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$2.2M for hiring bonuses, mental health services for Cleveland first responders, dispatchers

The benefits are separate from another recently discussed proposal to use ARPA money to provide Cleveland officers with $3,000 retention bonuses


Adam Ferrise

By Lucas Daprile

CLEVELAND, Ohio — Cleveland City Council has approved $2.2 million in spending on two projects to provide benefits to dispatchers and first responders.

The money, which is provided by the American Rescue Plan Act, includes $1.9 million to provide $3,000 signing bonuses for new police officers, firefighters, EMS employees and 911 dispatchers, according to city documents. The goal is to provide bonuses for 550 first responders, at a cost of $1.7 million, with the rest of the money to pay for travel for career development, a marketing firm to assemble a marketing strategy, and for advertising.

Half of the hiring bonuses will be paid after the fourth week of training, which is when many of those who drop out of training do so, according to city documents. The second half of the signing bonus will be paid three months after the employee is hired and remains on staff.

Also approved was a proposal to spend $310,000 on a mental health wellness program for EMS, fire, police and 911 dispatch employees. The wellness program seeks to consolidate fragmented efforts among departments and provide employees with access to therapy, substance abuse counseling, anger/grief management, meditation and yoga, according to city documents. The money includes salary and benefits for two therapists for two years.

The first responder and dispatcher benefits are separate from another recently discussed proposal to use state ARPA money to provide Cleveland police officers with $3,000 retention bonuses.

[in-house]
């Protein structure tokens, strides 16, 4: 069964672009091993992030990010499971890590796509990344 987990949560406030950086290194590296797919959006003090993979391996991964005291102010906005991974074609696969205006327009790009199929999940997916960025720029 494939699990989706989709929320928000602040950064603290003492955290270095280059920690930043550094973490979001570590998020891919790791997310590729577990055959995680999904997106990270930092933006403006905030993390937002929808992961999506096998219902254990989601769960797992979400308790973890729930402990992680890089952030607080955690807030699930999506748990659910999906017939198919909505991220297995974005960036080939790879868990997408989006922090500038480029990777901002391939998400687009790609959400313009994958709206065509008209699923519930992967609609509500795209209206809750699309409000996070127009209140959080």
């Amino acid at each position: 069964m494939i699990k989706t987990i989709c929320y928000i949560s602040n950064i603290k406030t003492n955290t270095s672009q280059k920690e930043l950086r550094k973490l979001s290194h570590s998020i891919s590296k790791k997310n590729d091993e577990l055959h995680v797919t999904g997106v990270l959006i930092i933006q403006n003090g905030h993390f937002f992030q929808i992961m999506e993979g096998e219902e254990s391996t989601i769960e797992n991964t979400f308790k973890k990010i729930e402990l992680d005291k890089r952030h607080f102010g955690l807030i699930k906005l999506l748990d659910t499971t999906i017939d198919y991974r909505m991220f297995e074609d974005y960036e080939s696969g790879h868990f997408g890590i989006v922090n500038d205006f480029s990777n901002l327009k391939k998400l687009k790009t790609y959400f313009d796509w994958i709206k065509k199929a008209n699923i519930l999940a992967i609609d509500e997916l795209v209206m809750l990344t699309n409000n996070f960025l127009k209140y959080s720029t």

Also approved Monday night were multiple ARPA-related expenses including retention bonuses for police, grant funding for its crime center and a violence prevention program.

City council was set to consider a $7.5 million ARPA expense to nonprofit Cleveland Development Advisors, Inc. to finance community development projects in low-income neighborhoods, but it will now be held until another meeting. The community development projects would include affordable housing, restoring vacant/abandoned properties, remediating contaminated properties and fixing up commercial properties, according to city documents.

The expenses are the latest, but likely not the last, ARPA expeditures for law enforcement. Two members of the public safety committee, including Chairman Mike Polensek, called for using additional ARPA funds to increase prosecution of homicides.

Another was Councilman Joseph Jones, who has been a vocal advocate for aggressively recruiting more police officers.

“We now need to start turning toward ARPA funds… so we can solve those homicide rates,” Jones said. “We need to send a strong message to crime in this city that if you come over here in the city of Cleveland you’re going to be held accountable. We’re not playing around.”

Solving homicides is worthy in its own right, Jones said, but creating a safer city will also encourage people to come back to Cleveland.

“When you start doing that, you’ll start bringing more people back into the city of Cleveland, more businesses into the city of Cleveland,” Jones said. “Right now they’re leaving the city of Cleveland because they don’t feel safe.”

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